Mylar: First, as stated in point one, I will never stop fighting this issue until substantial percentages of our land are deeded back to Utah.  We missed a golden opportunity in 2016 and our politicians were asleep at the wheel.  If Trump is elected and we have a GOP Congress in 2024, I will personally push to deed most of the 67% of Utah federal lands to Utah ownership and control.  Further, if that does not happen, I will push for priority for ranchers and farmers’ use of the land. That should be considered one of the highest uses of our land within our state. I will join in private fights that ranchers and farmers have with the feds. I am praying that the Chevron Deference doctrine is overturned because that will give me a strong basis to stop federal control of our lands through various administrative rules and regulations that do not serve the people.  

Ranchers and Farmers should have full use of the land they have always used. Sheriffs should enforce the law on every square inch of their respective counties.  Counties should be able to maintain and build roads across what is considered now as federal land. The federal government should not prevent the maintenance of roads. Finally, recreation should always be allowed unless there is a clear and convincing reason to show it is permanently harming the environment.

Terry: The federal government’s change to rules to make non-use a use is nonsensical and unacceptable. Public lands are meant to be available for multiple uses. This is a cause I am willing to fight in the U.S. Supreme Court. We must keep lands in Utah accessible and available to Utahns.

I will fight to protect grazing permits, access to trails, and access to mining. That is the only way we can have a robust economy that supports Utah’s food and energy needs. 

I love the agricultural industry and I want to work to support them in every way available to me. Call me if you want to discuss your specific issues, at 801-520-2414.


Outside of agriculture, what are some of your main issues that you hope to address if elected?

Terry: First, I will build trust and transparency in the Attorney General’s Office. I will be the most accessible and transparent Attorney General we have ever had. I will focus on the work and nothing else.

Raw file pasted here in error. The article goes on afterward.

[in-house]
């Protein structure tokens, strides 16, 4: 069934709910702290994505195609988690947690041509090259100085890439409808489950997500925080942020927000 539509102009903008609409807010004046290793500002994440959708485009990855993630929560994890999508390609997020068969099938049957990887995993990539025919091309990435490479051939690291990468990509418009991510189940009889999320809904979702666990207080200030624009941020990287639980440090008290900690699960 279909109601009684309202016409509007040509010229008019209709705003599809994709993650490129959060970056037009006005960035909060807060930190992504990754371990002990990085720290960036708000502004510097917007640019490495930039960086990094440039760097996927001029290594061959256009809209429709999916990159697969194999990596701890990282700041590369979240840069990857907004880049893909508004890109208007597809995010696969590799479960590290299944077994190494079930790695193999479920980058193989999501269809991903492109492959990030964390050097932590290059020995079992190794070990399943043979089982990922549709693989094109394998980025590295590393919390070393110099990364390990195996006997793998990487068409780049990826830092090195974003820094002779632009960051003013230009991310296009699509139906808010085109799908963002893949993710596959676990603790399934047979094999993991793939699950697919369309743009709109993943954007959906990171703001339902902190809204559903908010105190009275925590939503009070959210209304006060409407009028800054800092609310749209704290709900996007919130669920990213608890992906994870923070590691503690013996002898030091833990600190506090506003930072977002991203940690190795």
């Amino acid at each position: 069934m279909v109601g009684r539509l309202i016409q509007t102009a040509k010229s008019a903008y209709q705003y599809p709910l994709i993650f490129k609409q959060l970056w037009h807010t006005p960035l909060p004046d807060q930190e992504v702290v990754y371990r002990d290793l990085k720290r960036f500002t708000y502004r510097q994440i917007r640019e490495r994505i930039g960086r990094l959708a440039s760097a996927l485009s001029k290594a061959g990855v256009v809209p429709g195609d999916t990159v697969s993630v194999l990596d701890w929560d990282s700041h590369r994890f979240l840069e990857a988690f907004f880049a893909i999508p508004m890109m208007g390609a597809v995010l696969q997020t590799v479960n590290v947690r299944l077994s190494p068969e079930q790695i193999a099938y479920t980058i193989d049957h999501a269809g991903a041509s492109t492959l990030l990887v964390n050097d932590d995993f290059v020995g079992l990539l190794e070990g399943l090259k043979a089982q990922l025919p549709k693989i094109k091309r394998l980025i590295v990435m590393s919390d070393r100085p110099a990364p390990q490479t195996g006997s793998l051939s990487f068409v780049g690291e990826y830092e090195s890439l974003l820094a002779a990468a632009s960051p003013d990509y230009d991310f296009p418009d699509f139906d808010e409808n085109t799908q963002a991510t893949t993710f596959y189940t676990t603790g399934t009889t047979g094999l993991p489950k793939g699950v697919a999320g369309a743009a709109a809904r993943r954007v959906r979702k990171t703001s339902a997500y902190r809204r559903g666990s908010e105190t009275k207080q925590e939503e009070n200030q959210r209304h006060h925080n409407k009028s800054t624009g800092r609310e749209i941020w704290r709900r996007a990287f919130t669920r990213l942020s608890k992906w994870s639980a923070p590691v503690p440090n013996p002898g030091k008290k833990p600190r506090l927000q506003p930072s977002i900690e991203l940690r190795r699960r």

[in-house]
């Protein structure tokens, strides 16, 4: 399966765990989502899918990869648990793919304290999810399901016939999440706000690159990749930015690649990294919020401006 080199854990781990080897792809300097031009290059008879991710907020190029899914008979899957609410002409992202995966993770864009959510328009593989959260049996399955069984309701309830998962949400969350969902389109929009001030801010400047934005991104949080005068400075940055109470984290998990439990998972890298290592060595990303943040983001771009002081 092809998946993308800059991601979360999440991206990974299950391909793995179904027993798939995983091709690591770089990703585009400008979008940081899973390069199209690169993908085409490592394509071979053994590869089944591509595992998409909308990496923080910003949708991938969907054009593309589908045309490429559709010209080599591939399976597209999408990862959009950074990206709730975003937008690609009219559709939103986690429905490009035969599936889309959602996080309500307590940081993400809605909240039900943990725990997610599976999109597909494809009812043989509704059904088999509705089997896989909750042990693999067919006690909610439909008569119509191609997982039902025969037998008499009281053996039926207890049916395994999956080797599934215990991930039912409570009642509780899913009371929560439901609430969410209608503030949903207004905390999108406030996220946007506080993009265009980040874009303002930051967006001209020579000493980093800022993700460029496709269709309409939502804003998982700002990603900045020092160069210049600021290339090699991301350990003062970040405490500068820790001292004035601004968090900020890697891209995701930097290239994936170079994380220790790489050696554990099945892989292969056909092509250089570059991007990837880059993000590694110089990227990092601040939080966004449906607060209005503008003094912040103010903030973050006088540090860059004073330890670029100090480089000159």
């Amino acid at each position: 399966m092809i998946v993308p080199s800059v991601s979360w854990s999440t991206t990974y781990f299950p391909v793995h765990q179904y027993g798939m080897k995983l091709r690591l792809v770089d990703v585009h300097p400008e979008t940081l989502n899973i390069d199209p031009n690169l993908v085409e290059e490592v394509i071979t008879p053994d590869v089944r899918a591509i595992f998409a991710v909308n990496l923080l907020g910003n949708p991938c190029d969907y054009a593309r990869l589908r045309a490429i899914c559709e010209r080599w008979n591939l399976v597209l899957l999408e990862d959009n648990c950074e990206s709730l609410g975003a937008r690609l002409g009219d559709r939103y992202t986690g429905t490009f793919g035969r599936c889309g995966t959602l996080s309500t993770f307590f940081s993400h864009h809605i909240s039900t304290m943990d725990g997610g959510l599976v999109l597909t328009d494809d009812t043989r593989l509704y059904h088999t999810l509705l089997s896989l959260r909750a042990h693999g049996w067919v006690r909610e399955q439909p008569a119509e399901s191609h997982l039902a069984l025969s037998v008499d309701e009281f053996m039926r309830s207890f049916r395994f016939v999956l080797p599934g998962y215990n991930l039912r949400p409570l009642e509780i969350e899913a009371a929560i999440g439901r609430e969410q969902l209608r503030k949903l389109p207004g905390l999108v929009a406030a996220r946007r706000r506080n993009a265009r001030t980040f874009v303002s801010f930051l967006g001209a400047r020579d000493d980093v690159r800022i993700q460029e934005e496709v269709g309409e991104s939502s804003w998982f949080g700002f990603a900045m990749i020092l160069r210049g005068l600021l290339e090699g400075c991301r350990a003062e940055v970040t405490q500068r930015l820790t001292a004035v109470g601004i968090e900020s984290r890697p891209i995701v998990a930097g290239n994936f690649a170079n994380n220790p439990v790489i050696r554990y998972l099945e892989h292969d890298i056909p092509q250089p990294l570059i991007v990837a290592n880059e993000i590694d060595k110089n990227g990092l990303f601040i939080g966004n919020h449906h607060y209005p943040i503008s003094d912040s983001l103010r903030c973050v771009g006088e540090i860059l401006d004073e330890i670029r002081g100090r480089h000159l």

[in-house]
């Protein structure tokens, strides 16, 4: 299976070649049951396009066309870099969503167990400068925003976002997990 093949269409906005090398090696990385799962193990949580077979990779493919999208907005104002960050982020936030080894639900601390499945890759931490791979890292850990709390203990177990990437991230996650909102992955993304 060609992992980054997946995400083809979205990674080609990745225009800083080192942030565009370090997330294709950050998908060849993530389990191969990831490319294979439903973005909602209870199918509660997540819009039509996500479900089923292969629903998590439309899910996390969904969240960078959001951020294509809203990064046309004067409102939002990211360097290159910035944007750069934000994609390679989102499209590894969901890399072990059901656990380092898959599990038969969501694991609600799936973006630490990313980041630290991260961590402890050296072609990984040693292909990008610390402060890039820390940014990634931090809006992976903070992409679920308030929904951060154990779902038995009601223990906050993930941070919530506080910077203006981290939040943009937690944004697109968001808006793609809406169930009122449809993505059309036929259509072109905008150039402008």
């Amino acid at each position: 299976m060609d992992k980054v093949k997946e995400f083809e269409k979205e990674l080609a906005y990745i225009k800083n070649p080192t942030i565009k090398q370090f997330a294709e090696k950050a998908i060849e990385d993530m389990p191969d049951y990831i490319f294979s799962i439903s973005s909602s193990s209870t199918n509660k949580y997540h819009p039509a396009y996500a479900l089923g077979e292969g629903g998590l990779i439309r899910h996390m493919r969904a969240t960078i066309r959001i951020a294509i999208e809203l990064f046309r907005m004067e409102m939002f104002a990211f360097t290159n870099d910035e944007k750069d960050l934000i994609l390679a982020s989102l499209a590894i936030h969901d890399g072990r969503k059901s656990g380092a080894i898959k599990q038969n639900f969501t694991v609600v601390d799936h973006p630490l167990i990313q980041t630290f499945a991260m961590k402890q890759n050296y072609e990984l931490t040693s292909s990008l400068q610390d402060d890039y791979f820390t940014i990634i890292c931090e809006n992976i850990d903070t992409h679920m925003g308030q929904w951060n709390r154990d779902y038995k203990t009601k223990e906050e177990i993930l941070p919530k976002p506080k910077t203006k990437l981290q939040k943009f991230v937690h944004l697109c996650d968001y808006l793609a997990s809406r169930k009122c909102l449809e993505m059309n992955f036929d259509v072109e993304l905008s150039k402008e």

I am an experienced litigator and have handled some of the most complex cases in the State’s history. Now, I run a state agency where I oversee a large team of attorneys and professionals whose sole responsibility is to protect Utahns.

I want to focus on fighting federal overreach in public lands, energy, and education. As someone who has handled numerous Title IX cases, I will fight the Biden administration’s changes to Title IX that undermine the intent and purpose of Title IX.

I am also committed to protecting children and the elderly. Children are being harmed by social media and online predators. That is why it is important to have an Attorney General who has never represented social media companies, which I haven’t. I will also work to combat financial fraud that is regularly perpetrated against the elderly.

Finally, I am focused on supporting law enforcement. I have been endorsed by the Fraternal Order of Police and sheriffs and county attorneys across the state because they know I know how to keep Utahns safe.

Mylar: I will fight Federal encroachment as it relates to lands and, as stated, I will never give up fighting, with a full court press, federal regulations on land use within our borders for farmers, ranchers, recreation, road maintenance, and law enforcement.  However, there are other forms of federal encroachment: The Feds (DOJ) trying to run and manage our schools and our prisons and jails, with sexual confusion nonsense.  We need an AG who is not afraid to fight these federal agendas relating to schools, prisons, and jails.  I will further fight to protect women/girls, sports/bathrooms/showers, without any exceptions.  We need to shine the light on our women and girls, who have far more rights at stake when a boy enters their bathrooms/showers or plays in their sports.  I will fight aggressively the Title IX changes of the Biden Administration.  I will further bring in the Alliance Defending Freedom to help us fight these battles and they will not cost the state a dime.  I will join the fight to protect our schools from sexual confusion.

I will further fight this “de facto” sanctuary state nonsense. Biden and New York dump illegal aliens in our state and we do nothing about it.  I will work with the Legislature and our sheriffs to arrest anyone transporting an illegal alien into this state.  Then I will help coordinate rounding up the illegals who were dumped here and send them back to New York.  Then we will be a constitutional state that puts its citizens first and not a de facto sanctuary state.